Fun in the snow…Québec Winter Carnival!

To experience a true winter wonderland there is no better place than Québec in February…perfect for the young and the young at heart!

It may be cold in Canada, but they sure know how to use the weather to their advantage. For two weeks each year, the snow and ice so familiar of a Canadian winter transform Québec City, a UNESCO World Heritage Site, into a magical winter wonderland, as visitors and locals wrap up to celebrate the Québec Winter Carnival.


Celebrated in 2015 between January 30th and February 15th, the Québec City Winter Festival is the largest winter carnival in the world. Anyone who missed out on a white Christmas or who just can’t get enough of the white stuff will not be disappointed, for you can’t help but get swept up, rosy-cheeked, in the joie de vivre of this huge outdoor party.

Perhaps the most important feature of the festival is the shimmering Bonhomme Ice Palace, built from some 5,000 blocks of ice, and home to a maze of towers and exhibits as well as a magnificent son et lumiere (light and sound) show. Bonhomme himself is the ubiquitous carnival mascot, a large smiling snowman with a red stocking cap who will welcome you in both French and English (as is common practice in Québec) and pop up cheerily at various points throughout your stay.

Also unmissable during this 2-week period are the colourful night parades, when some half a million spectators brave the sub-zero temperatures to line the streets and watch marching bands, floats and clowns pass by. Pile on the layers and huddle within the crowds and it will be an unforgettable few hours.

If however you’d rather be snuggled up in your ice hotel and wrapped in a bearskin by night – which is entirely possible, given that they build a new Ice Hotel each year for the very purpose – there are plenty of activities to enjoy by day. You may not rush to join in the snow bath, which is exactly as it sounds except you wear nothing more than a swimsuit, but you should certainly catch the legendary canoe race on the St Lawrence River. Not to be thwarted if the water is frozen, teams may resort to pulling their wooden canoes across the ice rather than through the water, and the race will inevitably be completed to much merriment and cheering.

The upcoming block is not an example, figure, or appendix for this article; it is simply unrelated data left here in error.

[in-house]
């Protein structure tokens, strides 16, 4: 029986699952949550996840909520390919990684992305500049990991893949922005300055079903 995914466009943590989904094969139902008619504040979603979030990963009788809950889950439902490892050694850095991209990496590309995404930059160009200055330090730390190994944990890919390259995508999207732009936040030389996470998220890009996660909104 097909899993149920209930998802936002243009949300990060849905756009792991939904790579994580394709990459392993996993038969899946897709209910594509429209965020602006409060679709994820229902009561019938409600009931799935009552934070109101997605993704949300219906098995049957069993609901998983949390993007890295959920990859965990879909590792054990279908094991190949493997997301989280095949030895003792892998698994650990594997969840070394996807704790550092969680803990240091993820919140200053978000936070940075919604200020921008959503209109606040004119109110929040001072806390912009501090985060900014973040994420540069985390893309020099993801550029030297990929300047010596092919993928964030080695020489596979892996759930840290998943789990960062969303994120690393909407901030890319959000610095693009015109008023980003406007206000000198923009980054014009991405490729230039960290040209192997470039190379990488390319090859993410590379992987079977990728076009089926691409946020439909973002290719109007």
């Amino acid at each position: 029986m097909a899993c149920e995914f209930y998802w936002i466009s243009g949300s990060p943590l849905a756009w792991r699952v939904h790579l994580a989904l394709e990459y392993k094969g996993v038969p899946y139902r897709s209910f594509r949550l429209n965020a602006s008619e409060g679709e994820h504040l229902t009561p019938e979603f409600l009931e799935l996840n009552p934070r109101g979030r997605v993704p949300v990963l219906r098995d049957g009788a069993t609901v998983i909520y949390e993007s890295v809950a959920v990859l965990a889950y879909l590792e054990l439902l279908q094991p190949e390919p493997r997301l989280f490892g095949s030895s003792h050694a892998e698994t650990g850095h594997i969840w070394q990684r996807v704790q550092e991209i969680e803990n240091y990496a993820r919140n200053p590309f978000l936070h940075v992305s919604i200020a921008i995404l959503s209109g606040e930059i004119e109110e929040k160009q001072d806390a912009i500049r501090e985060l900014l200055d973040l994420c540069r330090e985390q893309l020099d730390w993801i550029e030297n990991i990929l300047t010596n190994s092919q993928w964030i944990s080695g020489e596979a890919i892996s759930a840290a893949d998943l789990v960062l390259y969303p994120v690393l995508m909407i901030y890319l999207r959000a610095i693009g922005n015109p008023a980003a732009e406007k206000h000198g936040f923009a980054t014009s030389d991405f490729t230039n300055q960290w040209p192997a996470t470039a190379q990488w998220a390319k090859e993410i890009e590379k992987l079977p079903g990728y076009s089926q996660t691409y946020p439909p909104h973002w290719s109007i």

It goes without saying than anyone with kids cannot go wrong by bringing them to Québec during the festival. There are countless activities to keep the little ones entertained, including a huge Children’s Village at The Plains of Abraham, former site of the battle in which the British fought the French and conquered Canada. With intricate snow sculptures lining the entrance, this wonderful playground for families offers dogsled and sleigh rides, snow slides and tunnels, snowmobiling, aerial trampolining, an obstacle course, an ice climbing wall, and more.

Other activities going on throughout the festival, for adults and children alike, include snow rafting, the opportunity to spend the night in a tepee or to learn ice fishing, and sampling of traditional Canadian food (the chocolate crepes always go down well).

The list of entertainment goes on, but needless to say this is one way to enjoy all that winter has to offer and see this usually dark and cold time of year in a completely different light. Take the kids or just go and play in the snow yourself – just remember to pack the woollies and you may find that you don’t really notice the cold too much after all.

Cactus offers French courses in Quebec City and also in Montreal.

Quebecois French versus ‘France’ French

French Canada, located just beyond New York on the eastern side of Canada, can cater to your needs. But do they speak the same variety of French as in France, you ask? Sacré bleu! Not quite. In Quebec, Québecois is spoken, and yes, there are differences. Before you go, let’s look at some of the history and the variations.

The origin of Quebecois French is from Classical French in the 17th and 18th centuries, brought to “New France” by French colonists. The influence of the area began to play a major role in the evolution of the language – that is, interaction and contact with Native Americans and their languages plus the different foliage and fauna gave way to new words. This, combined with the isolation from Europe and the fact that French settlers retained the older pronunciations, gave way to a new dialect.